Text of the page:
What Is Concurrent Licensing? – And Concurrent License Pros And Cons
After developing software, it's time to start thinking about monetization and distribution, including which form of software license management will work best for your business model and user base.
Software licensing strategies aim to protect your intellectual property (IP), enforce use rights, and prevent unauthorized access or use of your software, as well as setting the tone for the experience your users will have with your product. A number of different types of software licensing exist. For enterprise customers, purchasing a license for each user can end up prohibitively expensive. A concurrent licensing model (sometimes called 'floating licenses' or 'network licenses') can solve that issue.
What is a concurrent license?
Concurrent licenses are a type of software license that revolve around the maximum number of users who will use the software at the same time. For instance, if the organization purchases five concurrent licenses, five of their users can access the same software at any given time. This is particularly useful in enterprises that operate across timezones, where the same software used during work hours will not be needed in California at the same time as London, driving down software operating costs.
In a single device or per seat license model, the business will need to be licensed for each user, meaning multiple users can't share the same license. With a straightforward concurrent model, the business can effectively spread licenses among multiple users, providing they do not need access at the same time.
Concurrent licenses: pros and cons for secure data
Advantages of the concurrent license model include:
Cost-efficiency – by only paying for what's in use at a given time, organizations can drive down the cost of software, particularly in enterprises with large numbers of employees across timezones.
Agility – concurrent users get access and can use the software in the cloud from different locations and devices across the world, as the license isn't tied to a specific physical device or user. This makes onboarding new users or modifying access far simpler to administer than with other models.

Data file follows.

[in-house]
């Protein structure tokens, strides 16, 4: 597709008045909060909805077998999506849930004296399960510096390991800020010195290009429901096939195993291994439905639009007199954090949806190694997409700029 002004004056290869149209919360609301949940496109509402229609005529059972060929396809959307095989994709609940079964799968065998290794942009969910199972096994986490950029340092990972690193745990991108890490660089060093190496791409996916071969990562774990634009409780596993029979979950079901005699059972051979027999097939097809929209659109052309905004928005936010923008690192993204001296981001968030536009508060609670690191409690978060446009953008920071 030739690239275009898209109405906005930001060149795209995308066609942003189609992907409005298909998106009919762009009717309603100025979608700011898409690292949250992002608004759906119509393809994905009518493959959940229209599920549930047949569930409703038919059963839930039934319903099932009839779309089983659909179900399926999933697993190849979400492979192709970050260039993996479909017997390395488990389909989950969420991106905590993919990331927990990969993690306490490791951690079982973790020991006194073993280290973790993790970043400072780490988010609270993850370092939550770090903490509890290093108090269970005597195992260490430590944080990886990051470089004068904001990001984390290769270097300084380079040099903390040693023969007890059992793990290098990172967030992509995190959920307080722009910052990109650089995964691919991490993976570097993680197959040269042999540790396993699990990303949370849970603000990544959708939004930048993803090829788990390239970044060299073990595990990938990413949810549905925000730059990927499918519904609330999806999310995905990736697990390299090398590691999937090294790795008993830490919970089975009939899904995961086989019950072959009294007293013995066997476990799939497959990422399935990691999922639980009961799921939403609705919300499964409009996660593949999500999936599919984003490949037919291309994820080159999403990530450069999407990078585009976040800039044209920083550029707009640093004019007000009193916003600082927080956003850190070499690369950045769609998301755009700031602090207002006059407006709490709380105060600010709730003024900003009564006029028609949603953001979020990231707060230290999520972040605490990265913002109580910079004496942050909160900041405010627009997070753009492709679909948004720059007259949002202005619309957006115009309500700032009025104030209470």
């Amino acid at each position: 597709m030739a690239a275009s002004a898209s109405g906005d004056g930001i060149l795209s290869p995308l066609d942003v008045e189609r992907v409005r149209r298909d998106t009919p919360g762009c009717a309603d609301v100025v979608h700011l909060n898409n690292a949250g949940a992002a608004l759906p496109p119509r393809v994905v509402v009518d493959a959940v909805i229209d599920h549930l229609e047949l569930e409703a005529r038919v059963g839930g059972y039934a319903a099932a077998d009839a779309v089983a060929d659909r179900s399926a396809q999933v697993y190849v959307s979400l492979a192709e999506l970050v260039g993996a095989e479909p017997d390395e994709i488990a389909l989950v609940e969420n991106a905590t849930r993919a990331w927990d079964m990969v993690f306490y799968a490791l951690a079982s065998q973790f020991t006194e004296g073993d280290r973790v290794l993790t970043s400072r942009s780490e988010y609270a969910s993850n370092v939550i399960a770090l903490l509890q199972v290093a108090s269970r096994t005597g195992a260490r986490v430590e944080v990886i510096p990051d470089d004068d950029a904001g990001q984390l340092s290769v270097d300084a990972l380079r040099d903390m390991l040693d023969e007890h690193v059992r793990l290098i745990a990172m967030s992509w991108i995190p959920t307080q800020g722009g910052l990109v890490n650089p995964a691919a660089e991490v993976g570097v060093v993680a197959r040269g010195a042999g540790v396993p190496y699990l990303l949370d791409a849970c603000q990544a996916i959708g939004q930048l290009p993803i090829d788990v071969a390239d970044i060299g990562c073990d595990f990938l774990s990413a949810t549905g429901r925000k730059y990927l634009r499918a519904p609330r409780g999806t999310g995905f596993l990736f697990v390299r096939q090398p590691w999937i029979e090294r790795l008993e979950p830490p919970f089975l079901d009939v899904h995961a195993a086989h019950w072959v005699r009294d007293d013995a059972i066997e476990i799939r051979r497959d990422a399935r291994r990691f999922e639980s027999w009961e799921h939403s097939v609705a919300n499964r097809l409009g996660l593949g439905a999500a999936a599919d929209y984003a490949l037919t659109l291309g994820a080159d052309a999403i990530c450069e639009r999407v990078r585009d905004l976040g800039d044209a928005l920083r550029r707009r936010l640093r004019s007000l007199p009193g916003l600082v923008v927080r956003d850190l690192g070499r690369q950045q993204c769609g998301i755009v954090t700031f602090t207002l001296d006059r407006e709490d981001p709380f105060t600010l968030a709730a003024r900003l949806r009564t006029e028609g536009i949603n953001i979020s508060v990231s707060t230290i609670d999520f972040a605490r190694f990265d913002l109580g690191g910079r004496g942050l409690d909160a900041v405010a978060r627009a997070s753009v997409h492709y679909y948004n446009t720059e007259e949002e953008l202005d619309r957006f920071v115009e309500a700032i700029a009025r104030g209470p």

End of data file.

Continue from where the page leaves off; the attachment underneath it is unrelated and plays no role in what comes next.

No caps on the number of accounts – a concurrent software license isn't tied to the number of users, rather it is tied to the number of simultaneous access points. Open as many accounts, on as many devices, as you need.
Disadvantages of a concurrent use license include:
- Initial outlay – the cost-efficiencies on offer from concurrent software licenses may not be apparent as there's usually a higher initial cost than a license that is based per seat. However, if licenses can effectively be shared among multiple users working at different times, the cost benefits usually pay off.
- Purchasing the right number of licenses – from the start, the organization has to decide how many users will need concurrent access as part of their regular work. That can be difficult to calculate. Get it wrong, and the organization risks leaving users without the network license and software tools they need, when they need them. That can add up to serious business disruption and harm productivity in the process.
- Data security considerations – because licenses are shared, consideration needs to be given to cloud security and compliance, i.e., how to protect user data and sensitive networks or systems between named users sharing the same access. Often it is possible to get separate authentication data and platform access with the same license, but this may be capped.
Get the best concurrent licensing
Like any other part of your software management strategy, it's worth grappling with the pros and cons of each software licensing model before choosing the one that serves customers – and your technology and business growth – best. Concurrent license models offer greater flexibility while driving down the cost of subscription access by allowing users to effectively share licenses, providing they do not access the software data at the same time. Where per seat licenses are out of the question because of scale or budgetary concerns, offering concurrent licenses may be the best choice for your customers.
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Building Software License Compliance Programs in a Cloud World